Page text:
That all sounds well and good and might even get an ‘amen’. But I can’t even remember all that stuff, and the stuff I can remember, I’m not sure I want to live like that. It sounds risky and dangerous and hard. Remember, we said that being a disciple requires an inward transformation of mind and heart? This is a result of the good news. Jesus says we must come to him to have life.

John 5:40 yet you refuse to come to me that you may have life.

The life Jesus offers when we come to him is this transformed life of love. Listen to how Jesus invites us to come:

Matthew 11:28 Come to me, all who labor and are heavy laden, and I will give you rest. 29 Take my yoke upon you, and learn from me, for I am gentle and lowly in heart, and you will find rest for your souls. 30 For my yoke is easy, and my burden is light.”

So as we look at Jesus’ description of the life of selfless love, we should not view it as a long list of do’s and don’ts that we need to carefully follow. That would be to burden us with a heavy load. Jesus says that when we come to him, we find rest for our souls. Not turmoil, wondering if we have done enough and measure up, but rest. Rest, because we believe in the good news that Jesus came to bear all our sins and failings and shortcomings on the cross. Because of the cross, we stand on a firm foundation of forgiven sin. We are not endlessly climbing a ladder in hopes that we can earn God’s favor. God has freely given us his favor in Jesus. This is not a religion of measured performance, but a relationship that transforms our hearts. Following Jesus is easy and light, because it flows naturally, out of a transformed heart.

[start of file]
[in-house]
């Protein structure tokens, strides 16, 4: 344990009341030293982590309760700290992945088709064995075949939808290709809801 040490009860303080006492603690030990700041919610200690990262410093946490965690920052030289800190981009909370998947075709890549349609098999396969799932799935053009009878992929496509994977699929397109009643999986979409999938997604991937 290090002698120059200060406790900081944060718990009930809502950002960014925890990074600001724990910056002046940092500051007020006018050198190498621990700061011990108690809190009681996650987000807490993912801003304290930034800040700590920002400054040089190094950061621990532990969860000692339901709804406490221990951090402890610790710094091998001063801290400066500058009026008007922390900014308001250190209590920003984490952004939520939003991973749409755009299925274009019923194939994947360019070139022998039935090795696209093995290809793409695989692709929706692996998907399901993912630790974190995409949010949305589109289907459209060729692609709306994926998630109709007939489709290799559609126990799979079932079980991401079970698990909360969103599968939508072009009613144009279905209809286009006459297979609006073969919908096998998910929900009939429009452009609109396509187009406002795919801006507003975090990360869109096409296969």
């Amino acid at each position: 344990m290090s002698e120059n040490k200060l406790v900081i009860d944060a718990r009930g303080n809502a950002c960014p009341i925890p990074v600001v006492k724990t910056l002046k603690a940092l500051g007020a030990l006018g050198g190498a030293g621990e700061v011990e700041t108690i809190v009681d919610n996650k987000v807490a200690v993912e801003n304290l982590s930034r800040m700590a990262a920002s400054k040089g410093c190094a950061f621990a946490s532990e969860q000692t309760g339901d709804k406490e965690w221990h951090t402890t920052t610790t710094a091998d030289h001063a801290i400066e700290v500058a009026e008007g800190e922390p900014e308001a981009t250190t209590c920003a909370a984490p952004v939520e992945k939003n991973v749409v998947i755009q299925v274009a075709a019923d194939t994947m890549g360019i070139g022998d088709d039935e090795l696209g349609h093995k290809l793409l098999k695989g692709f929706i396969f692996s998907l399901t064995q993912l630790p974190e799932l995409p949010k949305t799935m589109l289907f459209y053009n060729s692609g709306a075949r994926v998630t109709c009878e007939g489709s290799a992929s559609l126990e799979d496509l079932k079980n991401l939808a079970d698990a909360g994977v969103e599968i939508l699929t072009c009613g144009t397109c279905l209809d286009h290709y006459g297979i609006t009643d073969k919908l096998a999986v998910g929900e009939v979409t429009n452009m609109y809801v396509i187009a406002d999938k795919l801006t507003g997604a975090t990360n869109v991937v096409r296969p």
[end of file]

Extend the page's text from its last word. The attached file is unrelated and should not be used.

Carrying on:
John 7:37 On the last day of the feast, the great day, Jesus stood up and cried out, “If anyone thirsts, let him come to me and drink. 38 Whoever believes in me, as the Scripture has said, ‘Out of his heart will flow rivers of living water.”’

Abide in Me

Jesus describes our continuing relationship with him in terms of abiding:

John 15:1 “I am the true vine, and my Father is the vinedresser. 2 Every branch of mine that does not bear fruit he takes away, and every branch that does bear fruit he prunes, that it may bear more fruit. 3 Already you are clean because of the word that I have spoken to you. 4 Abide in me, and I in you. As the branch cannot bear fruit by itself, unless it abides in the vine, neither can you, unless you abide in me. 5 I am the vine; you are the branches. Whoever abides in me and I in him, he it is that bears much fruit, for apart from me you can do nothing. 6 If anyone does not abide in me he is thrown away like a branch and withers; and the branches are gathered, thrown into the fire, and burned. 7 If you abide in me, and my words abide in you, ask whatever you wish, and it will be done for you. 8 By this my Father is glorified, that you bear much fruit and so prove to be my disciples. 9 As the Father has loved me, so have I loved you. Abide in my love. 10 If you keep my commandments, you will abide in my love, just as I have kept my Father’s commandments and abide in his love. 11 These things I have spoken to you, that my joy may be in you, and that your joy may be full.

The power for living the transformed life of selfless love flows from Jesus to us through our intimacy with him. When we stay connected to him, plugged in to him, his life flows through our veins. When we are abiding in Jesus we bear much fruit. We can do nothing apart from him. This is very practical. The evidence of a genuine disciple is the fruit of a transformed life. I must stay connected to Jesus if I hope to bear any fruit. How do I stay connected?

How to Abide

-Acknowledge total dependence on him. The branch dies when severed from the vine.

-Let Jesus’ words abide in you (v.7, 10). Knowing, memorizing, meditating and acting on the words of Jesus is a way to abide.

-Abide in Jesus’ love (v.9-10). How does the Father love Jesus? Meditate on that for an hour. ‘As the Father has loved me, so have I loved you. Abide in my love’ Remain under the fountain.

Pastor Rodney Zedicher ~ Ephraim Church of the Bible ~ www.ephraimbible.org

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February 6, 2011 - Posted by | occasional, podcast | , , , , , , ,